War of the Rebellion: Serial 089 Page 1286 Chapter LIV. OPERATIONS IN SE. VA. AND N. C.

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Abstract from field return of the Cavalry Division, Major General Matthew C. Butler commanding, for December 20, 1864.

Present for duty.

Command. Officers. Men. Aggregate Aggregate

present. present

and

absent.

Headquarters 5 ........... 5 7

Butler's 40 940 1,345 2,763

brigade

Young's 57 586 873 2,668

brigade

Dearing's 55 843 1,168 2,416

brigade

Battery 3 62 72 94

Horse

Artillery

Total 160 2,431 3,463 7,948

Serviceable horses, 2,135; unserviceable, 637.

HEADQUARTER FIRST ARMY CORPS,

December 21, 1864.

General R. E. LEE,

Commanding, Petersburg:

I would suggest that your order General Whiting, if you have not already done so, to hold his position as long as he has a man. If his guns are knocked down, to hold on with his infantry and field batteries. I fancy that troops in forts place all of their reliance upon their heavy guns, hence their despondency and disposition to give up when they find that they have lost them. If they are prepared for such an emergency beforehand, they will meet it as they should. It may also be well to suggest to General Whiting the propriety of halting General Colquitt's brigade, which leaves to-day, at Goldsborough, to protect the bridge near there until the other brigades have passed it. If this weather continues I should think that we might spare another division, if necessary, as the roads will soon become impracticable for flank movements, and our lines ought to be strong enough to enable us to hold them against any direct attack.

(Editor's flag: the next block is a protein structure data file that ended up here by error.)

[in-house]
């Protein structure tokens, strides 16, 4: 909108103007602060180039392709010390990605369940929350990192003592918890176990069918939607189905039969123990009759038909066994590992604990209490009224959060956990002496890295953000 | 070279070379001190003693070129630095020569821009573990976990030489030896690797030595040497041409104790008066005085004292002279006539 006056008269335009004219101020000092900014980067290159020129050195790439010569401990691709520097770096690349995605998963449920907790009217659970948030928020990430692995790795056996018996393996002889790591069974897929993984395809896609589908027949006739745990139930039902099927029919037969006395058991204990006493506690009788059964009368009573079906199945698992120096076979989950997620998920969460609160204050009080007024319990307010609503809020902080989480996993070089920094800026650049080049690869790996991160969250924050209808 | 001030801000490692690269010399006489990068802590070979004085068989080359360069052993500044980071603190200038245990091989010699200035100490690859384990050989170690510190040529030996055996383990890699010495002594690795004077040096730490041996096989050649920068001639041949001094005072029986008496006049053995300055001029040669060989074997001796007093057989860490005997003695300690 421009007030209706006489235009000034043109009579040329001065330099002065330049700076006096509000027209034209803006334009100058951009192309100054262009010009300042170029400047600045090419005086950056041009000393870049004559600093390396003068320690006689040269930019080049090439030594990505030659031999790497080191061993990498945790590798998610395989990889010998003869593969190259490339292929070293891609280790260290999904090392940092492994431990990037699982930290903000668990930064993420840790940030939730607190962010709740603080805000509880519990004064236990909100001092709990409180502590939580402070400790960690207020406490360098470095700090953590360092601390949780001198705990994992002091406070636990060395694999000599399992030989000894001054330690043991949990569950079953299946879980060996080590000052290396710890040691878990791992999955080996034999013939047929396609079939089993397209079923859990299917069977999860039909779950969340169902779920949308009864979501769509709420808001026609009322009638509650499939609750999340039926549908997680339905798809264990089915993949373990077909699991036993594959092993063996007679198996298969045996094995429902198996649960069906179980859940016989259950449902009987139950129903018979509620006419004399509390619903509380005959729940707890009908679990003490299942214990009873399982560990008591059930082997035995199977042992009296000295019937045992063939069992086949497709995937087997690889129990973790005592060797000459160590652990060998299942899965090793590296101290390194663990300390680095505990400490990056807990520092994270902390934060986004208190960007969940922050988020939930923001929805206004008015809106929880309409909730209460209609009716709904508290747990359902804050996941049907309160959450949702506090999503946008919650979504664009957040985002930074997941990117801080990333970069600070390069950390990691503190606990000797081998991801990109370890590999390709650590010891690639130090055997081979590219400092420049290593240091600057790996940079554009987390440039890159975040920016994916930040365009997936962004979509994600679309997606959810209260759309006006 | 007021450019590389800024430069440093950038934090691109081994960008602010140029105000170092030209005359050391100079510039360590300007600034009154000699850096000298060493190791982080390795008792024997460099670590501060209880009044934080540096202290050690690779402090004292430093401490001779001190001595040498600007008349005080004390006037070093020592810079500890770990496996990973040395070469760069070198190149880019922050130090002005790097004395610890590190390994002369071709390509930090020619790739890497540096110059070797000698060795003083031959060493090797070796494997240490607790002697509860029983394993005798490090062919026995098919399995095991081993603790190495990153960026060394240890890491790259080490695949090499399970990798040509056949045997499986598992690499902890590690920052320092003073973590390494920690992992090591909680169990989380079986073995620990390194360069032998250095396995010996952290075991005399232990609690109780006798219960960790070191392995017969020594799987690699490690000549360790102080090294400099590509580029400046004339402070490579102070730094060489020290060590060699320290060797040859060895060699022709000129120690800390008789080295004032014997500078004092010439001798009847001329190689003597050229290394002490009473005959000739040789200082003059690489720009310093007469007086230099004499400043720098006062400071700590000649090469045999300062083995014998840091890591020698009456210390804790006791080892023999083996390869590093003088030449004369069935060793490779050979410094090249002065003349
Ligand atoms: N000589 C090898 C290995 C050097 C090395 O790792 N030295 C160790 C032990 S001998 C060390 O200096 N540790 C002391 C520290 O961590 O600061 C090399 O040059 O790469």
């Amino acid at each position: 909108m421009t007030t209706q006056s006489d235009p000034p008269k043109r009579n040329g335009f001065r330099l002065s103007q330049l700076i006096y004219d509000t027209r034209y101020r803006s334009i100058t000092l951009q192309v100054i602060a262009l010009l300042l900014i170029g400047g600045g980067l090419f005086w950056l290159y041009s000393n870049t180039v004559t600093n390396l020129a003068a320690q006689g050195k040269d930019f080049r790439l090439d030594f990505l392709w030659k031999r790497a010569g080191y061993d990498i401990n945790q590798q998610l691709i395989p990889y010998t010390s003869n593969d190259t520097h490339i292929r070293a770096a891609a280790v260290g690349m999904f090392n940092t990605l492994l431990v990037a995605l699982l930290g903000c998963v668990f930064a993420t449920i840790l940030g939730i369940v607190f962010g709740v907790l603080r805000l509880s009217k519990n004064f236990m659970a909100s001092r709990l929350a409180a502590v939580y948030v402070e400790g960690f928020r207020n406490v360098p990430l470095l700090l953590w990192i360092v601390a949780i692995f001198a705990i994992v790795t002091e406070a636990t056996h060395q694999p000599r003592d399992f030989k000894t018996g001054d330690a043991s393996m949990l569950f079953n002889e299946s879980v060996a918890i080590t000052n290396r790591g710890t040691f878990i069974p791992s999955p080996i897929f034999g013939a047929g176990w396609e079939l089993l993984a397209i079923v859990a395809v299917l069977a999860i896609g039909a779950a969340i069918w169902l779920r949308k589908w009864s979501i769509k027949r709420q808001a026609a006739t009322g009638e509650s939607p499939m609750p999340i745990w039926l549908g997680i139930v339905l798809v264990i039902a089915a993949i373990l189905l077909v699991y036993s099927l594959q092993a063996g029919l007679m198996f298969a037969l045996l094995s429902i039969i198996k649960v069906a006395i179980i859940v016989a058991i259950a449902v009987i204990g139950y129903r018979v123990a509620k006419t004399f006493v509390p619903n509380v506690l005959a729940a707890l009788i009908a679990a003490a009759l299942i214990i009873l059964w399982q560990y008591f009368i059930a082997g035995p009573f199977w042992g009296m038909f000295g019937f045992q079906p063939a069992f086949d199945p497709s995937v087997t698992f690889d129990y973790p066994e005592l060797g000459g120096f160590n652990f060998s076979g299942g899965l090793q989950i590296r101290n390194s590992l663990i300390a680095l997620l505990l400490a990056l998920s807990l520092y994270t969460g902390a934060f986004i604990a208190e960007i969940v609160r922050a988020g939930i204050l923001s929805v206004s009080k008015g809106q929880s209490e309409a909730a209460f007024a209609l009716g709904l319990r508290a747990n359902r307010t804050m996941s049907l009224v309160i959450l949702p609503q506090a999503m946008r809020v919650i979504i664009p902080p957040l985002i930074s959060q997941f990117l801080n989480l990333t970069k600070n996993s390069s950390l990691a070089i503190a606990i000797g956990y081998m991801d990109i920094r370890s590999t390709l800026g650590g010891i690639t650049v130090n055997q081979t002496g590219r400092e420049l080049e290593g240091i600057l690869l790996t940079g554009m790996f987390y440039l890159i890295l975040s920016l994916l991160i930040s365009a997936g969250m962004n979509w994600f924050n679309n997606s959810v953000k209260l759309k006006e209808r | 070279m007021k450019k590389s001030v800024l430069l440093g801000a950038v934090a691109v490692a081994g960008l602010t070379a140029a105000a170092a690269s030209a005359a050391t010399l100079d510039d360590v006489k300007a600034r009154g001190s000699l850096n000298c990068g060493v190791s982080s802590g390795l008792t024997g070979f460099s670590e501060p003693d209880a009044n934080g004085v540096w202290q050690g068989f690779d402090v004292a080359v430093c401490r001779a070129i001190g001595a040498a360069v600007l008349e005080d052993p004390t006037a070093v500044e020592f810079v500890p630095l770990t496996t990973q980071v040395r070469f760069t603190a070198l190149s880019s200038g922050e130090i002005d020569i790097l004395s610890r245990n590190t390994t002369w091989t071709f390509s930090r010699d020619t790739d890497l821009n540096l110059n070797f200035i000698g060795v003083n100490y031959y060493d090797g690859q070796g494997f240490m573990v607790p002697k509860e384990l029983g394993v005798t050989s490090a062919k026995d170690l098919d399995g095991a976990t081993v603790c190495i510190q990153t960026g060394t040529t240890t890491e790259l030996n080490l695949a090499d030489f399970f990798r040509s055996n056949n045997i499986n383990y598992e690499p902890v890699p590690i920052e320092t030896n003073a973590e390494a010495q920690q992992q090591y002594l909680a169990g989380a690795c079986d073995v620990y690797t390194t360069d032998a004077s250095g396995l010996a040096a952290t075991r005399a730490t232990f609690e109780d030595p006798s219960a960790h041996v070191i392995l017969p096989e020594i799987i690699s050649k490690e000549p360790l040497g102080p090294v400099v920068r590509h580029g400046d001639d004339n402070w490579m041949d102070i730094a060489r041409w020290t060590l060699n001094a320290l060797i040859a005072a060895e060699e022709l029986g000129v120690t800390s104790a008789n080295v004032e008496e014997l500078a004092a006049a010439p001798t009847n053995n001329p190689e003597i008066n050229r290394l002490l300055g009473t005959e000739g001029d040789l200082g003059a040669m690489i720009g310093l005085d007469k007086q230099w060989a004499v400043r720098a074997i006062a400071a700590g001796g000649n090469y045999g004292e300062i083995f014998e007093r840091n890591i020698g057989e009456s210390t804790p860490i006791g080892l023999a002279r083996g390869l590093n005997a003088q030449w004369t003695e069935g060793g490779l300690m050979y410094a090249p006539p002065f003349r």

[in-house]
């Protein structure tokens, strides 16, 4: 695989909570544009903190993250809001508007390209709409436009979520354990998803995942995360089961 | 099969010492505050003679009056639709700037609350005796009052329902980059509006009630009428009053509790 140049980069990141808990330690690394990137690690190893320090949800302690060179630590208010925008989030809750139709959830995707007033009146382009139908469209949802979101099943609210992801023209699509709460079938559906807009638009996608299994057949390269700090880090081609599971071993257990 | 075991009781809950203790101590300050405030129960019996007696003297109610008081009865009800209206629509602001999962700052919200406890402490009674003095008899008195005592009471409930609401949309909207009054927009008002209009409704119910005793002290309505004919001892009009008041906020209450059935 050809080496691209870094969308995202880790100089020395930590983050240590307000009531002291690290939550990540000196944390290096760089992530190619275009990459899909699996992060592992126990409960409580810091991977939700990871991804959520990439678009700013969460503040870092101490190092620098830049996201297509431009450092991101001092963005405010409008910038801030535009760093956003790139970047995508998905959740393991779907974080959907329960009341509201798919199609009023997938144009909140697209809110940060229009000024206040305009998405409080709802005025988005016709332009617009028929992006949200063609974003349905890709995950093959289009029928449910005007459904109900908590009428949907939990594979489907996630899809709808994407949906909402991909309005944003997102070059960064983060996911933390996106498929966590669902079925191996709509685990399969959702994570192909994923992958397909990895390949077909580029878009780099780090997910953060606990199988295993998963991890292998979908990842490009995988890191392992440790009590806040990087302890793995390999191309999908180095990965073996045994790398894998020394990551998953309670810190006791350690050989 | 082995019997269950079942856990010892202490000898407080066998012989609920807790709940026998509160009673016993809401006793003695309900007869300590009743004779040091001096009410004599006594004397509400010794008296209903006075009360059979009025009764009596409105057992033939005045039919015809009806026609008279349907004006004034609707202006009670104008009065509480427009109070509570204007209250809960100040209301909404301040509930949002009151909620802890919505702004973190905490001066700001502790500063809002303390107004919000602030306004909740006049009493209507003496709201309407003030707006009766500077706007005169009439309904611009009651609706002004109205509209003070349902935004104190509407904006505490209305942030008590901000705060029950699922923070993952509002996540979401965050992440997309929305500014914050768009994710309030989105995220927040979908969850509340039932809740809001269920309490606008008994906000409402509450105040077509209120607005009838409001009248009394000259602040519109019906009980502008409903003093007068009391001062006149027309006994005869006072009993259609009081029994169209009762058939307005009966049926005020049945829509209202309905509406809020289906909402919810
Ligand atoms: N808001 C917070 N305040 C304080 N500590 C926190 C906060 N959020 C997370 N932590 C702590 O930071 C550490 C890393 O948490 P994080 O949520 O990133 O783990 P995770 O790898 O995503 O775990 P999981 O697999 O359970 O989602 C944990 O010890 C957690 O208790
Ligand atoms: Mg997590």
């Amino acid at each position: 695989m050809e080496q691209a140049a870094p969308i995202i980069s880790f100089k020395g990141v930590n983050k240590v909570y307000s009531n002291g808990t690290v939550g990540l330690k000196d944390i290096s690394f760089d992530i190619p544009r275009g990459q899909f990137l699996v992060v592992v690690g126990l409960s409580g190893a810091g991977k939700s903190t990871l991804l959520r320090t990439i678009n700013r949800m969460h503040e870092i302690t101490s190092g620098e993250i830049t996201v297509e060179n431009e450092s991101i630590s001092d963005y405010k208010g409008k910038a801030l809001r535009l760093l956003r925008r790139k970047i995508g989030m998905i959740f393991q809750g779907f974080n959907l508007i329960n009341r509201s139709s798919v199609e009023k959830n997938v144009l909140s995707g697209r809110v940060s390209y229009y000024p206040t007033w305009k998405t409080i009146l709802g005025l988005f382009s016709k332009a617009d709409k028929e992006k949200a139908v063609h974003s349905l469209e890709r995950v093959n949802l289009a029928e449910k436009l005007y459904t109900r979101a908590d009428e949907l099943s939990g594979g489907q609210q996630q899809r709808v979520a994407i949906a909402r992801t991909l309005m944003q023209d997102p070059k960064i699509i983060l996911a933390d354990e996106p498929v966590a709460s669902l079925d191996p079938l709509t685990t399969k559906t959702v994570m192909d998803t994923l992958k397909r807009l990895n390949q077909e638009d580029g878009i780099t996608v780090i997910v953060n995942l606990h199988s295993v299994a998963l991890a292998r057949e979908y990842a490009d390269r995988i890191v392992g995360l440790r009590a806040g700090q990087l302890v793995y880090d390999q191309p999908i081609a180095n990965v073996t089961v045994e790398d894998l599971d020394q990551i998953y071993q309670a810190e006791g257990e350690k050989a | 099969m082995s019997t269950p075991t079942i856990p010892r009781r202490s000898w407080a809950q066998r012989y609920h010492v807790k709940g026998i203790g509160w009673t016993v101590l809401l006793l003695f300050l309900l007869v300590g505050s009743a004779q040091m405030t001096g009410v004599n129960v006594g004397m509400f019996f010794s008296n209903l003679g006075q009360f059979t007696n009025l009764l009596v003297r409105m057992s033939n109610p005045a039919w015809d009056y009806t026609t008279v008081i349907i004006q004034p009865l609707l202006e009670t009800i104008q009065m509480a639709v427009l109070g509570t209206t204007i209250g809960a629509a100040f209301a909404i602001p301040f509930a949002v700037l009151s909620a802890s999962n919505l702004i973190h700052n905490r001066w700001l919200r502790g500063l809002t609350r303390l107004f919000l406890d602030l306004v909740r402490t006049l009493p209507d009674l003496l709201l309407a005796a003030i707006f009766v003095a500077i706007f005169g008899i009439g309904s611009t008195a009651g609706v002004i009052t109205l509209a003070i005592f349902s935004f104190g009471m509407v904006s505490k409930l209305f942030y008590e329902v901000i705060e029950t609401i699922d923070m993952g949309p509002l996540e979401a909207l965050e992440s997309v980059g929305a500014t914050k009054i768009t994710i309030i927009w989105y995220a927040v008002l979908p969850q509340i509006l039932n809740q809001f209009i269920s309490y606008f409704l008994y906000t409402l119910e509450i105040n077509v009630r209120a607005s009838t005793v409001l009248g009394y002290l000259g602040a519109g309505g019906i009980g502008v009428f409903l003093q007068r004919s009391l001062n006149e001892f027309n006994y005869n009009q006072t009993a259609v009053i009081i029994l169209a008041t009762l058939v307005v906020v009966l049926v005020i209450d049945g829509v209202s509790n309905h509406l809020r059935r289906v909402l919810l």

J. LONGSTREET,

Lieutenant-General.

HEADQUARTERS,

December 21, 1864.

General R. E. LEE,

Commanding:

I desire to suggest that instead of allowing your dismounted cavalrymen to disperse and go to their homes during the winter months, they be organized into companies, &c., and put into the trenches, or mount themselves on Mules, I believe, will do as well for cavalry service in the winter months as horses. Whilst on the subject of organization, I would also suggest that you take the matter in hand and arrange our entire system, beginning with the department of conscription. We still have it in our power to organize and put out handsome armies in the spring, if we will only go to work with proper feeling and spirit. I fear that too much time will be taken up in con-